Raised beds and soil

Provincial living: homesteading, farming, gardening, self-efficiency and animal husbandry.
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StroppyChops
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Re: Raised beds and soil

Postby StroppyChops » Fri May 30, 2014 11:55 pm

giblet wrote:Vaguely...
On the off chance you're not being sarcastic you might want to research that, they're a pretty big tree.
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Lonestar
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Re: Raised beds and soil

Postby Lonestar » Thu Jun 05, 2014 11:13 pm

If you are going to make raised beds...............should'nt you make them high enough so you are not stooping over?
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beaker
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Re: Raised beds and soil

Postby beaker » Fri Jun 06, 2014 8:44 am

From what I have seen a lot of the soil is like clay, hard and dense. I would work rice hull it the soil to loosen it up along with the compost, worms etc
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badneighour
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Re: Raised beds and soil

Postby badneighour » Thu Aug 14, 2014 7:10 pm

giblet wrote:My garden appears to be inhospitable terrain, but I'm determined to conquer it. I'm thinking of making some raised beds. Anyone done this? Any tips?

Once I make them, I have no idea what to put in them. The dirt here is clay and sand. Can I buy something better?
The eastest way is to buy for $8 a shot a prefabricated concrete circular drainage ring. You see them everywhere for sale if you look 1 meter in diameter. Plants do well in them in in heavy flooding
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Francis
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Re: Raised beds and soil

Postby Francis » Thu Aug 14, 2014 7:52 pm

Tomatoes and bush tomatoes (bushmaster) grow well here but they need rich soil and a protected, sunny place. Better wait till after the rainy season. In November and December you could buy that little mandarins. You can grow the plant from the seeds (no problem, these are no hybrids). Mandarin trees take about 6 to 7 years to bear fruit but they are beautiful. You also could try chives (Khmer translation here: http://www.english-khmer.com/index.php? ... word=chive" onclick="window.open(this.href);return false;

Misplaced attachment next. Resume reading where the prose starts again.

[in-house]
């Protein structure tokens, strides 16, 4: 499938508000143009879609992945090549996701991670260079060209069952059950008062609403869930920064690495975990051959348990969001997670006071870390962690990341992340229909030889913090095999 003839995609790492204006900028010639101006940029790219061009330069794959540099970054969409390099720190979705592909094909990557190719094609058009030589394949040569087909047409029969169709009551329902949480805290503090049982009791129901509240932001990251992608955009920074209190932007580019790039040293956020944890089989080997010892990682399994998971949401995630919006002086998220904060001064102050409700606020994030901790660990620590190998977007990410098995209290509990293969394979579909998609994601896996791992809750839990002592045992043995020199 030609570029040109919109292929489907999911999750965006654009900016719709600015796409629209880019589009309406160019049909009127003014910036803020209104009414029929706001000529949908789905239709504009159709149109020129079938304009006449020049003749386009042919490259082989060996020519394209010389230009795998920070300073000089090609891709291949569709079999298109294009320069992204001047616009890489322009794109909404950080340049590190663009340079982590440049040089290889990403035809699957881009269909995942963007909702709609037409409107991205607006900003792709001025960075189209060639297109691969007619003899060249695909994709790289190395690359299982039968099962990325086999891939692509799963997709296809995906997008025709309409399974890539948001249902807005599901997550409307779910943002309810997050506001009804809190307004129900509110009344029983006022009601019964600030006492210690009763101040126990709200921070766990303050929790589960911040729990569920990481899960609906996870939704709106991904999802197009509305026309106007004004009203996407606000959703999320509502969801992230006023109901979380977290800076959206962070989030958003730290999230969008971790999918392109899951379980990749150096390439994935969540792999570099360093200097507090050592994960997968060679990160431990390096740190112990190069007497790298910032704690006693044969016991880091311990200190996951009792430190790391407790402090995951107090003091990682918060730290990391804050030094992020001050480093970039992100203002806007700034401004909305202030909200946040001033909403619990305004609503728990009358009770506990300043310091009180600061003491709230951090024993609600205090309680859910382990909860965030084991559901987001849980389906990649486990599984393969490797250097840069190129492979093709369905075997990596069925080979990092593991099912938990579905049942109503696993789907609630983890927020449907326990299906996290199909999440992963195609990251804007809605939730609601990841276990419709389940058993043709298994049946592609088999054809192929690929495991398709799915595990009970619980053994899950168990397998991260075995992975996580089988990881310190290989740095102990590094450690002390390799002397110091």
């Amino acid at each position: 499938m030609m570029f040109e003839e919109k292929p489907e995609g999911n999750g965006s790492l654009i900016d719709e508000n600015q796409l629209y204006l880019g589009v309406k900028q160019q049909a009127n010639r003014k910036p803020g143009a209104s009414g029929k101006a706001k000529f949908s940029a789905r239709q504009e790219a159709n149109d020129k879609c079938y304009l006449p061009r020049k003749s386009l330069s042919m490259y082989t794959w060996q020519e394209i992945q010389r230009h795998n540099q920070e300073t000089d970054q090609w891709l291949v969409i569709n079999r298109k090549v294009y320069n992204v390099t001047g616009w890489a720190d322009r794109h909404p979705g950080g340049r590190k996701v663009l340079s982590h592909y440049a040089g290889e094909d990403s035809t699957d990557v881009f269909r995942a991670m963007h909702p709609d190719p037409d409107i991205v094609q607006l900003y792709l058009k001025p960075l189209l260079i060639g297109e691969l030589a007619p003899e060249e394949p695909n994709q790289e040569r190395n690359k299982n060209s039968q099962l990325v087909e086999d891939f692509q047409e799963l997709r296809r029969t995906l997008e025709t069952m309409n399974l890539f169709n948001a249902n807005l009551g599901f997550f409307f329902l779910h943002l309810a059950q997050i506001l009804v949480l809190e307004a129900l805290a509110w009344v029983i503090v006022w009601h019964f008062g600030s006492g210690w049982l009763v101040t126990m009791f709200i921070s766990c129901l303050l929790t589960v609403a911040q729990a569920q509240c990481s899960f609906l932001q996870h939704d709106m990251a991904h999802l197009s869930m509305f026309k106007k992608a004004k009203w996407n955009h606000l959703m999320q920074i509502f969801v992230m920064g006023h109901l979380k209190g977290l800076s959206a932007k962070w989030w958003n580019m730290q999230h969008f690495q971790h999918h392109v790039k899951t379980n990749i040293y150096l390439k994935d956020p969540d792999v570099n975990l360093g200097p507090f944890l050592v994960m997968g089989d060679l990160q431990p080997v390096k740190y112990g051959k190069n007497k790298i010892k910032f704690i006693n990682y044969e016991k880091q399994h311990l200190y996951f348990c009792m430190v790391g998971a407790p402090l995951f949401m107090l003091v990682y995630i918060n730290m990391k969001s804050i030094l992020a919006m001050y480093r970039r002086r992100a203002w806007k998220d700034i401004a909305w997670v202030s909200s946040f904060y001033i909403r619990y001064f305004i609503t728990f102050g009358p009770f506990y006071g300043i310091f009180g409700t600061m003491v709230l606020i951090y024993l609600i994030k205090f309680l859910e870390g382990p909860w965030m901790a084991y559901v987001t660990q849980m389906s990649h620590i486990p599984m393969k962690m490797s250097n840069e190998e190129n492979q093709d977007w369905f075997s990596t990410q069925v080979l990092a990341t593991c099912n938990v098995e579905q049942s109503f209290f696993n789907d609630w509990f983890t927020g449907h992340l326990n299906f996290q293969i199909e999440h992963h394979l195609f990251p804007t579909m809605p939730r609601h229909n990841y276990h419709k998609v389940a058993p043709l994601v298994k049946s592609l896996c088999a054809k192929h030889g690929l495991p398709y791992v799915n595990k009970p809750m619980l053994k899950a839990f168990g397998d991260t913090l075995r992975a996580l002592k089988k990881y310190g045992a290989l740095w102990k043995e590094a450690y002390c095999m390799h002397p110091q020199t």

otherwise difficult to find. It is highly aromatic and the plant looks good in any garden).
Picture here: http://1.bp.blogspot.com/-x_sUes5fjqE/T ... prasum.jpg" onclick="window.open(this.href);return false;

Whatever you plant, always grow some garlic between the plants, that keeps efficiently the pest away. BTW. an efficient, cheap and natural pesticide is nicotine - just brew a tea out of 2 boxes of cigarettes and spray it on the leaves (DO NOT DRINK IT, MAKE SURE THAT CHILDREN AND ANIMALS HAVE NO ACCESS - that's a serious neurotoxin !!!!)
Last edited by Francis on Thu Aug 14, 2014 11:26 pm, edited 2 times in total.
Und der Haifisch der hat Tränen
Und die laufen vom Gesicht
Doch der Haifisch lebt im Wasser
So die Tränen sieht man nicht

In der Tiefe ist es einsam
Und so manche Träne fliesst
Und so kommt es dass das Wasser
In den Meeren salzig ist
Joker Poker
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Re: Raised beds and soil

Postby Joker Poker » Thu Aug 14, 2014 8:35 pm

Mix gypsum into clay soil to help break it up. I used to do this with Adelaide's clay soil. I knew of one guy who used crushed gyprock (drywall) instead. Must have been a Scotsman.

Just noticed a website disputing it though. I guess you could find a website disputing anything you chose.

Mix in as much compost and composted bird poo as you can and try to get the worms in. If you kept the moisture up all year round in Adelaide the worms would find you. Spose it's the same here. I had mine bordered by timber railway sleepers.

One other thing I realised was if you were planting a tree you had to break the ground up quite deeply underneath before you planted it to ensure it got a good chance of root growth, otherwise you ended up with some really stunted trees.


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